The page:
Everytime the Manchester music scene seems to be escaping the shackles of its past, a new club or indie night seems to raise it’s head offering the same kind of generic, pedestrian music and putting on bland ‘landfill indie’ acts. Thank goodness then for nights like Now Wave, who, with eyes firmly on the future are working hard to prove that the city has more to offer than the stale and over familiar sounds of it’s past.

Leeds-based duo, Worriedaboutsatan, take to the stage armed with a guitar and various boxes of electronic trickery which they use to create euphoric soundscapes with a dancefloor feel.

Gavin Miller often uses a violin bow to produce haunting walls of sound with his guitar, while Tom Ragsdale creates the beats and adds disjointed vocal snippets and warm keyboard chimes. The result is an enjoyable blend of post-rock and dance which sadly fails to fully engage the crowd.

Errors, on the other hand, suffer from no such setbacks. Their technological arsenal is substantially larger, and virtually every inch of the stage seems to be covered with keyboards, effects pedals and computer equipment.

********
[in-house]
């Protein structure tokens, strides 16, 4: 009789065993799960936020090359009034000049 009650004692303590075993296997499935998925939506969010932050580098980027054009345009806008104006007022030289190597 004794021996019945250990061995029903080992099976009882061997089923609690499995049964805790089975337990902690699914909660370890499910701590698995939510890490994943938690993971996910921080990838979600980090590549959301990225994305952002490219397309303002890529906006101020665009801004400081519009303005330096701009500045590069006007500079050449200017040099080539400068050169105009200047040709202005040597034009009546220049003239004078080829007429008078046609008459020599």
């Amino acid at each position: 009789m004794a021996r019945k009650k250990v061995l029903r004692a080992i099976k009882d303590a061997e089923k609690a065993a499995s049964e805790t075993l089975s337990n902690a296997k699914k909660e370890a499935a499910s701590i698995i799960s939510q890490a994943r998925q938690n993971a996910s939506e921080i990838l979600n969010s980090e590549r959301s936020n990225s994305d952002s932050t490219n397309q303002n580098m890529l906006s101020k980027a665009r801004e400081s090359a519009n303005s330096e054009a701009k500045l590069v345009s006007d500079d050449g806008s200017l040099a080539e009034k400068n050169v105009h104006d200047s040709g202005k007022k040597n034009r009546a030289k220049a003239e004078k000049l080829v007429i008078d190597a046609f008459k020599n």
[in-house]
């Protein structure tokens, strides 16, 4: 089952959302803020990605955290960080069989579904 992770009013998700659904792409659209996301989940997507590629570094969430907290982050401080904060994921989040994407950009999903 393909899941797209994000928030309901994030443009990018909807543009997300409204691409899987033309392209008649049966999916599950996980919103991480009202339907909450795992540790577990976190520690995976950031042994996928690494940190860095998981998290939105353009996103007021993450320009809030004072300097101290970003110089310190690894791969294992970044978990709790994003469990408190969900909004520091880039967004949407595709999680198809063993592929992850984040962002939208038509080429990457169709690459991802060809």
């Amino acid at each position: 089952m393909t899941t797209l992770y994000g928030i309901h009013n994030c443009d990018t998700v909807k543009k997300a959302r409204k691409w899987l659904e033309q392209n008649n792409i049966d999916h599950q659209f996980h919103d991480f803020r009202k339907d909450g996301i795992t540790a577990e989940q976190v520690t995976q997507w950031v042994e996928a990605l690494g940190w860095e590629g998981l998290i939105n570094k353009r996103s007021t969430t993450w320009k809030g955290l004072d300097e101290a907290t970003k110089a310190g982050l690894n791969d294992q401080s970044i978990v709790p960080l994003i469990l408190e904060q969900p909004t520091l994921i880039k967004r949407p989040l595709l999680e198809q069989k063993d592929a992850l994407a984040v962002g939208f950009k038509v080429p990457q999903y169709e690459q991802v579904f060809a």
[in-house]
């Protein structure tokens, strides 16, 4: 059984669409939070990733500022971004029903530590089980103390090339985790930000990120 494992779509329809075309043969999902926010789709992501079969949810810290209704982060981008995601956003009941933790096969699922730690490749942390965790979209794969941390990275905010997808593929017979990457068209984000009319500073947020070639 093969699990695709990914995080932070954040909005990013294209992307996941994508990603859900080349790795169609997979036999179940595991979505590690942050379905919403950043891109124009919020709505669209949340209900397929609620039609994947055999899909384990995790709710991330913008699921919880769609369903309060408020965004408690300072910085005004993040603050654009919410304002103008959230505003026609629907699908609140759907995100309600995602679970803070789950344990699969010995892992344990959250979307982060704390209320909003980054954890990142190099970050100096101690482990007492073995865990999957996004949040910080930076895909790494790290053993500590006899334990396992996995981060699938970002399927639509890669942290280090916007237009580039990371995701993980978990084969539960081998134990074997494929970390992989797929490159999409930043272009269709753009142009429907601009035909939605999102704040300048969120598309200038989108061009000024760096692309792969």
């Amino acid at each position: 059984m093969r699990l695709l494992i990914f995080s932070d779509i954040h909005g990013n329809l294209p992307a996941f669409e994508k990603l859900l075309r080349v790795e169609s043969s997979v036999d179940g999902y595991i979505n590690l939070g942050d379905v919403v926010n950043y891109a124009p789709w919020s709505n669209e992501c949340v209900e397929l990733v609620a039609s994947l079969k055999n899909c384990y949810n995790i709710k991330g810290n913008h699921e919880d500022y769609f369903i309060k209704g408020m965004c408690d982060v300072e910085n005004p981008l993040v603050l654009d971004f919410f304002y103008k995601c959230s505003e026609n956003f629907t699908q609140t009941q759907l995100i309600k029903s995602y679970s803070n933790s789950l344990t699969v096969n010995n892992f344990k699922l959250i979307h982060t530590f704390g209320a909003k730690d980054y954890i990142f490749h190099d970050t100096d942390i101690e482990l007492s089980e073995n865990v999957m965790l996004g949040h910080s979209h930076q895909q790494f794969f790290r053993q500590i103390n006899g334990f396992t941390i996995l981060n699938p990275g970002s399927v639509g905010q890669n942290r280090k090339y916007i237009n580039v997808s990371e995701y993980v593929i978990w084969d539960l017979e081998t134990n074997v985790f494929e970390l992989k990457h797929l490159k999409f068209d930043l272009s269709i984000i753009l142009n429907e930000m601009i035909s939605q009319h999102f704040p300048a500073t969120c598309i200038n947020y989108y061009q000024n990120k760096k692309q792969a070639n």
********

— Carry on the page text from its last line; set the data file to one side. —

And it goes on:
They kick off with ‘Bridge Or Cloud?’, which begins with lush keyboard swirls and delicate guitar work, and gently builds until the drums kick in and the whole venue erupts. From here they go straight into ‘Supertribe’, the most upbeat and danceable track from current album, ‘Come Down With Me’, and from this point on they are relentless in keeping the crowd moving.

The whole set is a master classs in instrumental music, and covers electro, krautrock and math rock all of which are executed with sublime skill and precision. Drummer, James Hamilton is powerful and intense, managing to keep wonderful dancey rhythms throughout, while also demonstrating his technical skill throughout the more complex numbers.

The set concludes with ‘Mr. Milk’, the standout track from their first EP, and it’s live incarnation is staggering. The guitar intro is drawn out and distorted through loops before the whole band drop in together, with its chiming guitar and energetic beat sending the crowd into a frenzy once more. During the song, members of the audience at the front are straining to try and touch various band members in appreciation. Errors may look like slightly bemused and reluctant stars, but they are thoroughly deserving.